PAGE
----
your thoughts please or advice

Discussion in 'Preschool' started by pabef, Feb 10, 2011.

  1. pabef

    pabef Comrade

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    Feb 10, 2011

    I have recently given up my director's postion and gone back to teaching 4 year-olds. I am having so much fun and a lot less stressed! It has been a while since I have taught, but I have kept up with new ideas and subbed in the classrooms over the years. My problem is this - I am trying to balance what our school system requires the children to know for kindergarten with what I know is developmentaly appropriate for 4 year-olds. I want them to visit learning centers and to "play and learn." I feel like a do a good job of implementing learning games and activities in the centers that focus on the necessary skills for kindergarten, while letting the children have fun. However, I have a parent that continues (every week) to send me a folder of learning activities that she has created. She also has her daughter make me things as a hint of activities she thinks I should be doing with the children. My director says that she feels that I am doing an excellent job. She thinks I should not get upset about this parent and treat it as an effort to help out. The thing is that even though I think some of her activities are great, I have not used them because of the sneaky way she presents them and her attitude about my teaching abilities. I have just put them up and will probably use them next year or pass them on to someone else. Any thoughts? How would you feel if a parent continually sent you what I think are basically my lessons each week?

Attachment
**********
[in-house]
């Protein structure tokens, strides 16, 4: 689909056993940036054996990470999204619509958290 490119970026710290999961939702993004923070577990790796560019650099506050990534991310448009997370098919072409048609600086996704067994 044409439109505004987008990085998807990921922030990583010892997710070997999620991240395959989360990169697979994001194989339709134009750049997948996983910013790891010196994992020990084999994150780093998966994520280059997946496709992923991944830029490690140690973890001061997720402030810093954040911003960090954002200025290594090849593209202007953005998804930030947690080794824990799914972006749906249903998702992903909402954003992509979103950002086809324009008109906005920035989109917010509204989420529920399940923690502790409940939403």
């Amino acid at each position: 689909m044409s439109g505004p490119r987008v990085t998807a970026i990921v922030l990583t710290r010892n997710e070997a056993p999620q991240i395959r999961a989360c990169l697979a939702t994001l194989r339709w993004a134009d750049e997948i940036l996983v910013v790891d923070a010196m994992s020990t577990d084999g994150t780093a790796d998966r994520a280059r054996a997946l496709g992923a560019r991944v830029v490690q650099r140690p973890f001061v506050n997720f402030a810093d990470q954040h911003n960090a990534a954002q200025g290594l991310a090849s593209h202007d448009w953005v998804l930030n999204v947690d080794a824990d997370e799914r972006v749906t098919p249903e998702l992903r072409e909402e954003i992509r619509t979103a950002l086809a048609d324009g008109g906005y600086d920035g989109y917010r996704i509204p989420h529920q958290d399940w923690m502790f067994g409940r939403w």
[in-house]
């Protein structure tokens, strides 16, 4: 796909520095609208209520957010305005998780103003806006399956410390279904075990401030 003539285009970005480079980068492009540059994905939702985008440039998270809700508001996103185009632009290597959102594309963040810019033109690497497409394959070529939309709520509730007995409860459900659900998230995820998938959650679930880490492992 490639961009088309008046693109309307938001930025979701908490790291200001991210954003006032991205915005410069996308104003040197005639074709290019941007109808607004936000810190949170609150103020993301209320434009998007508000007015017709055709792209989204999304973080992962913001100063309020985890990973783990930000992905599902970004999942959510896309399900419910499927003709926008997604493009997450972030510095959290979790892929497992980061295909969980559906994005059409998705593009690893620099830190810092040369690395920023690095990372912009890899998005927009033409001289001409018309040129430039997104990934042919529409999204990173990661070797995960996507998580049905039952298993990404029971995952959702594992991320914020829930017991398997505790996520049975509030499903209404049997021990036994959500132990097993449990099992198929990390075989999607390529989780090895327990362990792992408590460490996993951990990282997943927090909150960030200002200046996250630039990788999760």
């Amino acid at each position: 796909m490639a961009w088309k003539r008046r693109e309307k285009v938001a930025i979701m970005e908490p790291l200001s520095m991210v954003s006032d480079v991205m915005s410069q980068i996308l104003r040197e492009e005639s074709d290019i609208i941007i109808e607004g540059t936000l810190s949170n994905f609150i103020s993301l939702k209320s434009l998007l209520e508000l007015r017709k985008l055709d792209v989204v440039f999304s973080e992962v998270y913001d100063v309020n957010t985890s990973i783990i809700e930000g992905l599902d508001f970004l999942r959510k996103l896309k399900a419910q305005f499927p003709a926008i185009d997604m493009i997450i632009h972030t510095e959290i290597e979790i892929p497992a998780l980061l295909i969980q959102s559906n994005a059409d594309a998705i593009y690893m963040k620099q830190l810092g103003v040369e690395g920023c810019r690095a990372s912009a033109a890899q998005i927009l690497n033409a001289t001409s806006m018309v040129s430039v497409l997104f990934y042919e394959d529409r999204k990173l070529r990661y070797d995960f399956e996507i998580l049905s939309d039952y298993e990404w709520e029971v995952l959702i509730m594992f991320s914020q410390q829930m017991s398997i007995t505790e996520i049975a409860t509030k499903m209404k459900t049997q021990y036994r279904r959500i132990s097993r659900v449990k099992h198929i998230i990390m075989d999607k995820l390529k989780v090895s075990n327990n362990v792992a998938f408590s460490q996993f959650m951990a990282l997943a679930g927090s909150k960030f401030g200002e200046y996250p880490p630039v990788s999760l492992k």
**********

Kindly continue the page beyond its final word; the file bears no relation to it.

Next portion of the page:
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  3. forkids

    forkids Cohort

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    Feb 10, 2011

    I would be aggravated about it too, but probably the best plan of action is too just put them up like you are doing. Try to think of it as a good(free) resource. Maybe you could appease her and let her know that you have a curriculum and lesson plans and will not do as she wants at the same time: choose an activity you like and write her a note saying something like this - I like your activity for _____. I was able to find time for it in my lesson plan for next week. Maybe send home handouts about developmentally appropriate learning in Pre-K and make sure she gets them.
     
  4. forkids

    forkids Cohort

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    Feb 10, 2011

    I had a parent once who came to orientation talking about how he wanted his son to learn, among other ridiculous things for a 4-year-old, division and multipication. I very professionally explained how our program uses develepmentally-appropriate, hands-on learning techniques and suggested that perhaps our program was not what he was interested in for his son. Since the other preschool programs in our area are paid and ours is state funded and free, he shut up and I didn't hear any more about it. Oh yes, his son turned out to be a very sweet, but very average/slightly below average learner, isn't that the way it usually is with this kind of parents? Poor kids to have these unrealistic expectations put on them.